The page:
Craig Geoffrey Scharlin, “A Filmmaker and His Film,” Bulletin of Concerned Asian Scholars, Vol. 12, No. 3 (1980) p. 30-32

Daniel Immerwhar, How to Hide an Empire: A Short History of the Greater United States (Vintage Digital: 2020)

Dodo Dayao, Khavn de la Cruz and Mabie Alagbate, eds, Philippine New Wave: This is Not a Film Movement (Quezon: Noel D. Ferrer, MovFest, & Instamatic Writings, 2010)

Fredric Jameson, The Geopolitical Aesthetic: Cinema and Space in the World System (Bloomington: Indiana University Press, 1992)

Joanna Konczak, “Film review: The Perfumed Nightmare (1977) by Kidlat Tahimik,” Asian Movie Pulse (February 18, 2019)

Kidlat Tahimik, “Cups-of-Gas Filmmaking vs. Full Tank-cum-Credit Card Fillmaking,” Discourse, Vol. 11, No. 2, (Un)Naming Cultures (Spring-Summer 1989): p. 80-86

Kidlat Tahimik, “Memories of an Inner Flame Traversing Tierra del Fuego,” Senses of Cinema, Issue 98 (May 2021)

Kidlat Tahimik, Stephen Teo, Serge Daney, Manop Udomdej and eight others, “The Asian Filmmakers at Yamagata YIDFF Manifesto,” Film Manifestos and Global Cinema Cultures: A Critical Anthology, Scott MacKenzie, ed (Berkeley: University of California Press, 2014) p. 469 – 470.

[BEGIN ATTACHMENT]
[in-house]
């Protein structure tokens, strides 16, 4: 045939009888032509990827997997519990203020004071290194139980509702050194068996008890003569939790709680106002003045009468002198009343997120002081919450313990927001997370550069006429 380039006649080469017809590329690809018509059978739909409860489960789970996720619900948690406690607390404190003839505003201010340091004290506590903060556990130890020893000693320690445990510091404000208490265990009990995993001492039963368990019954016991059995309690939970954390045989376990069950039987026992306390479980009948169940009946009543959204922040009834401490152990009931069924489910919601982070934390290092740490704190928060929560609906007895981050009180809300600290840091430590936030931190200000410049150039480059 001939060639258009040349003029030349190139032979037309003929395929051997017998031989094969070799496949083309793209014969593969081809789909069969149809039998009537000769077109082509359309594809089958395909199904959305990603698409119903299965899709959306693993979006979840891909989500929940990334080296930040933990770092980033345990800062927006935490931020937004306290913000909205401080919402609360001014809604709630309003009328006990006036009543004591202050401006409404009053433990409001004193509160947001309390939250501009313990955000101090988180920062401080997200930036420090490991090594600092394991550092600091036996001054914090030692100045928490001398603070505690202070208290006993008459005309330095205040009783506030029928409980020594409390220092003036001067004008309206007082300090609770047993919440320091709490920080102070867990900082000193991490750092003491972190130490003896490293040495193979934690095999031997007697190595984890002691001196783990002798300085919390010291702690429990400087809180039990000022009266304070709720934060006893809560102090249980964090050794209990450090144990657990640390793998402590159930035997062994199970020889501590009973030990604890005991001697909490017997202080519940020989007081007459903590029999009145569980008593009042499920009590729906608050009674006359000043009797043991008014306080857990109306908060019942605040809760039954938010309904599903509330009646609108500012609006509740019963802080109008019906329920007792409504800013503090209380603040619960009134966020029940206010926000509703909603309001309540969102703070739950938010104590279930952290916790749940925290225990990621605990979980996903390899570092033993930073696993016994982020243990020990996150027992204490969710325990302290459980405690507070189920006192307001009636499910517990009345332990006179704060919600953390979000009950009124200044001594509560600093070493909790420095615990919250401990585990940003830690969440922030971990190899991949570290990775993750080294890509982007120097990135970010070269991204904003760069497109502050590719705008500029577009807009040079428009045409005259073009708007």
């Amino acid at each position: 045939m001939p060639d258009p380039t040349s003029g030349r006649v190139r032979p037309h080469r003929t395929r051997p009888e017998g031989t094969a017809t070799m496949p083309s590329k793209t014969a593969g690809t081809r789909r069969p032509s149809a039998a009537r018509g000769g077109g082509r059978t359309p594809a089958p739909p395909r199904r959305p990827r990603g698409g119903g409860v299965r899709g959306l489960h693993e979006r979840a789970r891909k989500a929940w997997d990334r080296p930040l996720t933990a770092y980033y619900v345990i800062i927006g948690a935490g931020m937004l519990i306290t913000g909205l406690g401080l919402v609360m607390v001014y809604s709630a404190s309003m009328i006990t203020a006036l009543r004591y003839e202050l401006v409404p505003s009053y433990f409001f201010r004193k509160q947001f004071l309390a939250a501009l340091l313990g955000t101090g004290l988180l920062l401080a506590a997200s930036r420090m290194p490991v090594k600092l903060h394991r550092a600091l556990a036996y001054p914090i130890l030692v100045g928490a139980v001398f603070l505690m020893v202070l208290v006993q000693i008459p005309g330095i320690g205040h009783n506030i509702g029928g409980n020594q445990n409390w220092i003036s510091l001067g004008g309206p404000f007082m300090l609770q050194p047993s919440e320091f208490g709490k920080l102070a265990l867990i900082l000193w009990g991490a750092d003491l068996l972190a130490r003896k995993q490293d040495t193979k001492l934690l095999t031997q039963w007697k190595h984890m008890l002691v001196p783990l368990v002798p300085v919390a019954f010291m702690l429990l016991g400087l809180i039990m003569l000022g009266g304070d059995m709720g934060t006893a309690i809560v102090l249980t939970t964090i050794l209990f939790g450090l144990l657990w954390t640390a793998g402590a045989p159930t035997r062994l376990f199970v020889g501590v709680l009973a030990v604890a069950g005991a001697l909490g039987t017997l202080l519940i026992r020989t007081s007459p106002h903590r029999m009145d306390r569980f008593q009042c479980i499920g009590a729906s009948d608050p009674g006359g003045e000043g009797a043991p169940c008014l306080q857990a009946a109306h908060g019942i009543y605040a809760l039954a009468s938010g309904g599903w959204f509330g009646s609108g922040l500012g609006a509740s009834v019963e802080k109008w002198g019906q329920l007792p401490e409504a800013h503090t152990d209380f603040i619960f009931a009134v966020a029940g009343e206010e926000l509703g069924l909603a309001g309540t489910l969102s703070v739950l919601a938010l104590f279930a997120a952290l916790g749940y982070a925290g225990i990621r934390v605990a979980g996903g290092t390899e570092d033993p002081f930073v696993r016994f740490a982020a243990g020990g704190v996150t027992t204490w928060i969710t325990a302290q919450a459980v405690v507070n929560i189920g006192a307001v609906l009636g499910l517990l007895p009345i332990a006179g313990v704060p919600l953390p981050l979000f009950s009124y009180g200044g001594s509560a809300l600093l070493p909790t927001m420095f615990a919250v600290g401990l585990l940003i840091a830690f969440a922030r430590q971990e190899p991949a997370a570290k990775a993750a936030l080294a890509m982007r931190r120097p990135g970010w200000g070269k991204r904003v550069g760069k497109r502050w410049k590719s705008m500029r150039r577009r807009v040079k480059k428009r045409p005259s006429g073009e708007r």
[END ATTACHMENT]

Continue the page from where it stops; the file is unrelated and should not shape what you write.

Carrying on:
Murtaza Vali, LIGHTNING STRIKES: Murtaza Vali on the art of Kidlat Tahimik, Artforum, (November 2019)

Patrick F. Campos, “Kidlat Tahimik and the Determination of a Native Filmmaker,” Kritika Kultura, Vol. 25, No. 081 (2015)

Rainbow Album [Niji no Arubamu], Tokyo: Cinematrix, 1994.

Robert Silberman, “Was Tolstoy Right? Family Life and the Philippine Cinema,” East-West Film Journal, Vol. 4, No. 1 (December 1989)

Roland B. Tolentino, “Jameson and Kidlat Tahimik,” Philippine Studies, Vol. 44, No. 1 (First Quarter 1996) p.113-125